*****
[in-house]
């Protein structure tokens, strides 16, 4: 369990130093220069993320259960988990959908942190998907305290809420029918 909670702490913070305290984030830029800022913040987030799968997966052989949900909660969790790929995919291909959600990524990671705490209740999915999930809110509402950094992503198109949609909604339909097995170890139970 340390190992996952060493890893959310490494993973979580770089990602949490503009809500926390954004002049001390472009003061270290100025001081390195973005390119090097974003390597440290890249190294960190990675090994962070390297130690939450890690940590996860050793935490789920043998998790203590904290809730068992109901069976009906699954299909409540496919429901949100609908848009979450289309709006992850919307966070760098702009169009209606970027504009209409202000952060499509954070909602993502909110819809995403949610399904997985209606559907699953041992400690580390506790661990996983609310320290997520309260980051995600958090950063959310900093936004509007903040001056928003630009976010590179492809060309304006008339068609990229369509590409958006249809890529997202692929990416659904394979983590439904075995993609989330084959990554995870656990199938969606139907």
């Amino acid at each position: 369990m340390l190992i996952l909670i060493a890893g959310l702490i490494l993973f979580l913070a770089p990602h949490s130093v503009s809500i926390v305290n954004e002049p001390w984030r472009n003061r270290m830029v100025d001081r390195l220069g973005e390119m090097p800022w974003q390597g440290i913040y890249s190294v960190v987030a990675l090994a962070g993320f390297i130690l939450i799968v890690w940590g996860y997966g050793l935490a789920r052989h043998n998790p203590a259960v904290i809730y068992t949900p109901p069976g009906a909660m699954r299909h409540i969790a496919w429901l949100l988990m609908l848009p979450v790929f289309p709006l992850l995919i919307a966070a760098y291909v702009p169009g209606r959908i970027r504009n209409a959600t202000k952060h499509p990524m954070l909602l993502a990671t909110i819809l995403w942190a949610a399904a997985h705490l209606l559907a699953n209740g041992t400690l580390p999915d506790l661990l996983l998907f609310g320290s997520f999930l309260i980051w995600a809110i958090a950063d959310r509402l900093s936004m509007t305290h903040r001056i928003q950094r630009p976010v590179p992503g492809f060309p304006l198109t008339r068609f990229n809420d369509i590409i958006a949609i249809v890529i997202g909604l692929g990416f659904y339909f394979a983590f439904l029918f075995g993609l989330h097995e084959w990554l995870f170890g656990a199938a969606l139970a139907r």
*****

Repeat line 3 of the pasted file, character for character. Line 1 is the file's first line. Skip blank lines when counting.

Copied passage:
């Amino acid at each position: 369990m340390l190992i996952l909670i060493a890893g959310l702490i490494l993973f979580l913070a770089p990602h949490s130093v503009s809500i926390v305290n954004e002049p001390w984030r472009n003061r270290m830029v100025d001081r390195l220069g973005e390119m090097p800022w974003q390597g440290i913040y890249s190294v960190v987030a990675l090994a962070g993320f390297i130690l939450i799968v890690w940590g996860y997966g050793l935490a789920r052989h043998n998790p203590a259960v904290i809730y068992t949900p109901p069976g009906a909660m699954r299909h409540i969790a496919w429901l949100l988990m609908l848009p979450v790929f289309p709006l992850l995919i919307a966070a760098y291909v702009p169009g209606r959908i970027r504009n209409a959600t202000k952060h499509p990524m954070l909602l993502a990671t909110i819809l995403w942190a949610a399904a997985h705490l209606l559907a699953n209740g041992t400690l580390p999915d506790l661990l996983l998907f609310g320290s997520f999930l309260i980051w995600a809110i958090a950063d959310r509402l900093s936004m509007t305290h903040r001056i928003q950094r630009p976010v590179p992503g492809f060309p304006l198109t008339r068609f990229n809420d369509i590409i958006a949609i249809v890529i997202g909604l692929g990416f659904y339909f394979a983590f439904l029918f075995g993609l989330h097995e084959w990554l995870f170890g656990a199938a969606l139970a139907r």